Danish Painter, 1849-1927
He studied at the Kongelige Akademi for de Sk?nne Kunster, Copenhagen (1871-5), where his teachers Wilhelm Marstrand and Frederik Vermehren encouraged his interest in genre painting. He first visited Skagen in 1874 and settled there in 1880, having found that subject-matter drawn from local scenery was conducive to his artistic temperament. In Will he Manage to Weather the Point? (1880; Copenhagen, Kon. Saml.) several fishermen stand on the shore, evidently watching a boat come in. The firmly handled composition focuses on the group of men (the boat itself is invisible); each figure is an individual portrait that captures a response to the moment. Ancher's skill at grouping large numbers of figures with heroic monumentality compensates for his lacklustre colour sense. A change in his use of colour is noticeable in the works produced after an influential visit to Vienna in 1882; he was deeply impressed by the Dutch Old Masters at the Kunsthistorisches Museum, especially the Vermeers. Their effect on his painting can be seen in the Sick Girl (1883), Related Paintings of Michael Ancher :. | Girls gathered on Sladrebakken a summernight eve | en rekonvalescent. ca | viggo johansen i sit atelier | en strandpromenade | Figures in landscape |
Related Artists:Gunnar aberg
Gunnar Berg (21 May 1863 -23 December 1893) was a Norwegian painter, known for his paintings of his native Lofoten. He principally painted memorable scenes of the everyday life of the local fishermen.Thomas Cole
Thomas Cole Galleries
Thomas Cole (February 1, 1801 - February 11, 1848) was a 19th century American artist. He is regarded as the founder of the Hudson River School, an American art movement that flourished in the mid-19th century. Cole's Hudson River School, as well as his own work, was known for its realistic and detailed portrayal of American landscape and wilderness, which feature themes of romanticism and naturalism.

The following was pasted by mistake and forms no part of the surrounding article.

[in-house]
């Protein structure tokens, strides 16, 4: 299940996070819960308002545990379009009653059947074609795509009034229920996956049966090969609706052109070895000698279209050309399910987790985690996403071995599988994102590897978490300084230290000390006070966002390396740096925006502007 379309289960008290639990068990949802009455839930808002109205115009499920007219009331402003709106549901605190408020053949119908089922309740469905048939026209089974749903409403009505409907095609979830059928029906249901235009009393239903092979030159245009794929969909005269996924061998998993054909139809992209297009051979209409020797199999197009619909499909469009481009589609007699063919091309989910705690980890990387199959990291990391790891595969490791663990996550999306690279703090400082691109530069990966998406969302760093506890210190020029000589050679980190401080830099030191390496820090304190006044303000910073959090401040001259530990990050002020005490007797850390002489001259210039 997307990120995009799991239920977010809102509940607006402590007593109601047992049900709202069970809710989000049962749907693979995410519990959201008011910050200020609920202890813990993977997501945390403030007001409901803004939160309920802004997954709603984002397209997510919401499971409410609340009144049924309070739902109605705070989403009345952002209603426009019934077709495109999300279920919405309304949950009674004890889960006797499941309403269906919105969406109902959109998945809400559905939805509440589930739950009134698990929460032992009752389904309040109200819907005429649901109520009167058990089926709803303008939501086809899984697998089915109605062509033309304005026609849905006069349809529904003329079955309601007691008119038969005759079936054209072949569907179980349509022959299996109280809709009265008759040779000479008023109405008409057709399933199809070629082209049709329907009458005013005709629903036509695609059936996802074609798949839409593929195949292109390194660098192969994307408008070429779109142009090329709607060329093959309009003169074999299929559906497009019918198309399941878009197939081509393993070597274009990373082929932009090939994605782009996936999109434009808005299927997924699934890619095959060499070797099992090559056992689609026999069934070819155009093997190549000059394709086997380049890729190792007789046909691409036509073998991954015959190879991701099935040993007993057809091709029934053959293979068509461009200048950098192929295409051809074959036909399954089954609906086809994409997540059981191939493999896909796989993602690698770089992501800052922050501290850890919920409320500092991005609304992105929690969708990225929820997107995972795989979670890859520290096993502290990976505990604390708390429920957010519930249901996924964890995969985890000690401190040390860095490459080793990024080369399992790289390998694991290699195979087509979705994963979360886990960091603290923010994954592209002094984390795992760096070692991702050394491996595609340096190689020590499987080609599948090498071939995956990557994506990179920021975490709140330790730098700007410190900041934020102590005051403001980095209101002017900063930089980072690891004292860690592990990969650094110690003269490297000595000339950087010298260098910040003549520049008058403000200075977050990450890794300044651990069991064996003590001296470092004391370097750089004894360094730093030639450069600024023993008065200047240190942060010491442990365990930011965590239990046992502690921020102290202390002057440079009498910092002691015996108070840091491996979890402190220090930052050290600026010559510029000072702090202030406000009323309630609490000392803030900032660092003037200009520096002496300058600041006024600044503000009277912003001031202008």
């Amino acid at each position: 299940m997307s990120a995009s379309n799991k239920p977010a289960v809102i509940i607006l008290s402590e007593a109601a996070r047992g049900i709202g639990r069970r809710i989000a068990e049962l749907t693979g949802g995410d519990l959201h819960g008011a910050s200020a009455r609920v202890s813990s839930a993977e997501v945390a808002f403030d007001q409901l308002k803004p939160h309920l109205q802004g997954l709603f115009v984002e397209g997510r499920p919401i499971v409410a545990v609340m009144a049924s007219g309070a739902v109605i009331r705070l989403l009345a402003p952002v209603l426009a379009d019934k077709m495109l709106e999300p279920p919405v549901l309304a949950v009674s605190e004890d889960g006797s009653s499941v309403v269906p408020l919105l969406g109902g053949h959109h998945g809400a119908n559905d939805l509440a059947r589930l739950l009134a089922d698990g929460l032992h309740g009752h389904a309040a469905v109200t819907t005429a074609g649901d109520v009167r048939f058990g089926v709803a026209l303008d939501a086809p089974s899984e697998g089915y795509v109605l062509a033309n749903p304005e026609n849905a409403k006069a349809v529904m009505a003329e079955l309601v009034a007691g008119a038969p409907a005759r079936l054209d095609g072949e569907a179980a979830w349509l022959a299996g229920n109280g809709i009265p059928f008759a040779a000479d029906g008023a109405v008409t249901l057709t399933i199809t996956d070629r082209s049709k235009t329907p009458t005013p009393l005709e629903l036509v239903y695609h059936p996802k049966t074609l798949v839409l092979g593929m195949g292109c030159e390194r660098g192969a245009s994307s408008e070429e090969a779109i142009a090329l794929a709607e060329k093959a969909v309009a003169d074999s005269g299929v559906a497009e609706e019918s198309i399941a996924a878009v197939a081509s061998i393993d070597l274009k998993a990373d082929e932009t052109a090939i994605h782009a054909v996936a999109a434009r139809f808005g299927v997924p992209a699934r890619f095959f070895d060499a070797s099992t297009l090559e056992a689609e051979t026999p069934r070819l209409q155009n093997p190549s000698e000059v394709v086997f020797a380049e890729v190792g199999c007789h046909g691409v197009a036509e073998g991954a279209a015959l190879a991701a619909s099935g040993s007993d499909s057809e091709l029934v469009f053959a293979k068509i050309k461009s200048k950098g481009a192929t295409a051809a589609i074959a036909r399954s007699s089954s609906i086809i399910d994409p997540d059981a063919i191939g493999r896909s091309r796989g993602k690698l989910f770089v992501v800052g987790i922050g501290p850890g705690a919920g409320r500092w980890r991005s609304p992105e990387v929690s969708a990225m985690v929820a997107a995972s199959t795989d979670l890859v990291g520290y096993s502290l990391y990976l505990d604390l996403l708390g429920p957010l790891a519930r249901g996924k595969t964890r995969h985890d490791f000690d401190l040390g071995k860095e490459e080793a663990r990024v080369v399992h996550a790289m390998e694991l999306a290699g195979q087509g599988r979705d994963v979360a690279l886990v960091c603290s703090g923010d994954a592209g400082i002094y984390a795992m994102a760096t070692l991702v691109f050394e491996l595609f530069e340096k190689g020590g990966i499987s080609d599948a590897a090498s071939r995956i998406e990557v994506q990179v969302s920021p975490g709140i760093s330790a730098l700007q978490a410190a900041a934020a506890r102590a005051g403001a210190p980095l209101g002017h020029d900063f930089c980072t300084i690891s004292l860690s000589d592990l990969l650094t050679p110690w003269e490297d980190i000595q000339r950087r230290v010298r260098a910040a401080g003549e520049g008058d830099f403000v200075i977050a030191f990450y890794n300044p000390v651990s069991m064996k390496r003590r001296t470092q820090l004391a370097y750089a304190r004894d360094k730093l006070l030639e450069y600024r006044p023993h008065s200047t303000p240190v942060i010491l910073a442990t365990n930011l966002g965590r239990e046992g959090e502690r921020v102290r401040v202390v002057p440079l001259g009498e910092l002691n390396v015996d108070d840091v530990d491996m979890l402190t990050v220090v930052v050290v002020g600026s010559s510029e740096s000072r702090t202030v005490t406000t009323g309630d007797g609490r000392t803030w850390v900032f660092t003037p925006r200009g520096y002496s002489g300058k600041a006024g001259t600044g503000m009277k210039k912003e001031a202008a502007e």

In New York he sold three paintings to George W. Bruen, who financed a summer trip to the Hudson Valley where he visited the Catskill Mountain House and painted the ruins of Fort Putnam. Returning to New York he displayed three landscapes in the window of a bookstore; according to the New York Evening Post, this garnered Cole the attention of John Trumbull, Asher B. Durand, and William Dunlap. Among the paintings was a landscape called "View of Fort Ticonderoga from Gelyna". Trumbull was especially impressed with the work of the young artist and sought him out, bought one of his paintings, and put him into contact with a number of his wealthy friends including Robert Gilmor of Baltimore and Daniel Wadsworth of Hartford, who became important patrons of the artist.
Cole was primarily a painter of landscapes, but he also painted allegorical works. The most famous of these are the five-part series, The Course of Empire, now in the collection of the New York Historical Society and the four-part The Voyage of Life. There are two versions of the latter, one at the National Gallery in Washington, D.C., the other at the Munson-Williams-Proctor Arts Institute in Utica, New York.
Cole influenced his artistic peers, especially Asher B. Durand and Frederic Edwin Church, who studied with Cole from 1844 to 1846. Cole spent the years 1829 to 1832 and 1841-1842 abroad, mainly in England and Italy; in Florence he lived with the sculptor Horatio Greenough.Libri, Girolamo dai
Italian Painter, ca.1474-1555
Illuminator and painter, son of Francesco dai Libri. He was evidently trained by his father, but he received commissions for altarpieces as well as manuscripts. Documents indicate that he lived in Verona all his life, but an early miniature of the Nativity, the only work by him in a series of choir-books almost certainly painted in Ferrara, suggests that he may have spent some time there. Vasari's record that he worked as an illuminator in the monastery of S Salvatore in Candiana (Padua) may be true, as some of Girolamo's surviving miniatures were executed for the abbey. The only record of Girolamo's views on his art occurs in a register of 1544: 'a good and worthy painter must know how to imitate nature well and to feign that which nature makes, and he must be universal in depicting landscapes